Montfort – Our Founder
The founder of the Institute of the Brothers of St.Gabriel, St. Louis Grignion of Montfort, is also called Montfort.
Childhood, Youth and Studies
Louis was born on January 31, 1673 at Montfort-sur-Meu (25 km from Rennes) and baptized the next day. His father, Jean-Baptiste Grignion, was a lawyer and his mother, daughter of a magistrate in Rennes. Louis would later add the name of Mary to his because of his great love for the Virgin. The addition “of Montfort” is not a title of nobility, but just the name of the place of his baptism.
From his early years he exhibited great qualities: keen intelligence, deep piety, facility to share what he learned in Sunday school with his brothers, sisters and comrades.
At 12, he was a student at the Jesuit College in Rennes. He proved to be a brilliant student of philosophy, very conscientious in his work. He liked to take time to help his brothers and sisters in their studies.
His Life in Rennes opened to him a world he did not know: the poor. Guided by a priest, he visited the poor in hospitals. Following the example of his mother, he helped those who dared not show themselves up.
One incident, among others: A schoolboy was badly dressed and everyone made fun of him. Louis-Marie felt bad about this and made a collection among his companions. He brought him to a tailor and said: “Sir, this is my brother and yours. I collected this amount in the class in order to get him a proper dress. If this amount is not enough, you please add the rest!” The latter carried out the job.
On the advice of his teachers, he joined the Congregation of the Blessed Virgin, which was an opportunity for him to enlighten his faith and his Marian devotion.
In these times of prayer and reflection, a thought struck his mind: to become a priest. He shared about this inner call to his parents, who were very happy about it.
In September 1693 he left his native place, on foot, to join the Seminary of St Sulpice in Paris.
Louis Marie teaching his sister how to pray
Louis Marie defending his colleague
The Apostolic Missionary
On June 5, 1700, Louis-Marie was ordained a priest. His desire was “to teach catechism to the poor of the countryside and to encourage youth to the devotion of the Blessed Virgin Mary”.
He was Chaplain of the General Hospital of Poitiers for 6 years. There he met Marie–Louise Trichet who took the religious habit on February 2, 1703 and became the first Daughter of Wisdom. He began to give some happiness to the 400 poor there, by going begging for food for them and by looking after the sick.
But in 1706, to put an end to the quarrels and jealousies, he left the hospital and went to Rome to visit Pope Clement XI, who said: “In France you have a large field for apostolate; teach with strength the Christian doctrine to the people and the children, make the renewal of the vows of baptism, and always work in perfect submission to the Bishops”. He received from the Pope a crucifix and the title of “Apostolic Missionary”.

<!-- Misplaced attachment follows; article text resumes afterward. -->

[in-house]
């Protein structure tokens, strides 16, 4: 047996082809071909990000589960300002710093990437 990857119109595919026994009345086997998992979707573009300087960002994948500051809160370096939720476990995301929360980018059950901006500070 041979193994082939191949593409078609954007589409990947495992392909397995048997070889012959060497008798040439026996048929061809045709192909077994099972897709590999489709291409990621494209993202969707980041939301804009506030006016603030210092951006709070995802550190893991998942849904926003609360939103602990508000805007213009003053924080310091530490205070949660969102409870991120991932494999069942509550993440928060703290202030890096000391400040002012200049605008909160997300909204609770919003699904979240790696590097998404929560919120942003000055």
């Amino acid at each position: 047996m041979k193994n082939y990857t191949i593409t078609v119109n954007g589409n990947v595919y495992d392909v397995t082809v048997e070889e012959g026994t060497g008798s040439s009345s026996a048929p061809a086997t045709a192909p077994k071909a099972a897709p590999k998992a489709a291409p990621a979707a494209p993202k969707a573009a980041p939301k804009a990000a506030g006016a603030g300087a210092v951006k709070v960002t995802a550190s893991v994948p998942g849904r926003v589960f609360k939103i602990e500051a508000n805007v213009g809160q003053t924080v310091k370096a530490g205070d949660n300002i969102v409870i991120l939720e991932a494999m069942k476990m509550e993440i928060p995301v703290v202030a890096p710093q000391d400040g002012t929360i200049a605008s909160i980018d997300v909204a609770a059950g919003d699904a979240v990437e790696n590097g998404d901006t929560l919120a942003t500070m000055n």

Father de Montfort went about preaching missions and retreats for 10 years in western France: Brittany, Pays de la Loire, Vendee, Aunis and Charente.
Throughout his missionary life, he lived intensely united to Jesus and Mary, and his missions were a great success. He had an easy way with words, and the art of making his preaching practical and adapted to the people, the gift of touching hearts. He closed his missions by building a big Calvary in memory of the Lord’s love. The most famous is Pontchâteau, in Loire-Atlantic, which is even today a place of pilgrimage.
Montfort ensured the desire to perpetuate the results of the missions, through the establishment of confraternities, charitable schools…
Montfort, catechist of the children
Montfort, missionary… Pontchâteau
Bishop of Champflour (1646-1724) Bishop of La Rochelle from 1703 to 1724, Admirer and inspirer of Louis Marie.
From the beginning of his priestly ministry in December 1700, Louis-Marie envisioned a Congregation ready to go anywhere to teach catechism to the peasants, the poor, and the children. During his 15 years of missionary life, Montfort had priest collaborators like Mr. des Bastières or Gabriel Ollivier who accompanied him for several years, but were not so steady. Around 1712, in La Rochelle, he wrote a Rule for the Missionary Priests of the Company of Mary, a rule where teaching of catechism to the children has an important place. It was not until February 1715 that this Company had the first priest: Adrien Vatel (1680-1748), a young Norman priest, a former student of the Seminary of the Holy Spirit of Claude Poullart des Places, but he did not commit himself with vows until 1722. In September 1715, a young priest of the diocese of La Rochelle, René Mulot (1683-1749), despite his poor health, agreed to join Father de Montfort. He became the first Superior General of the Company of Mary in 1722.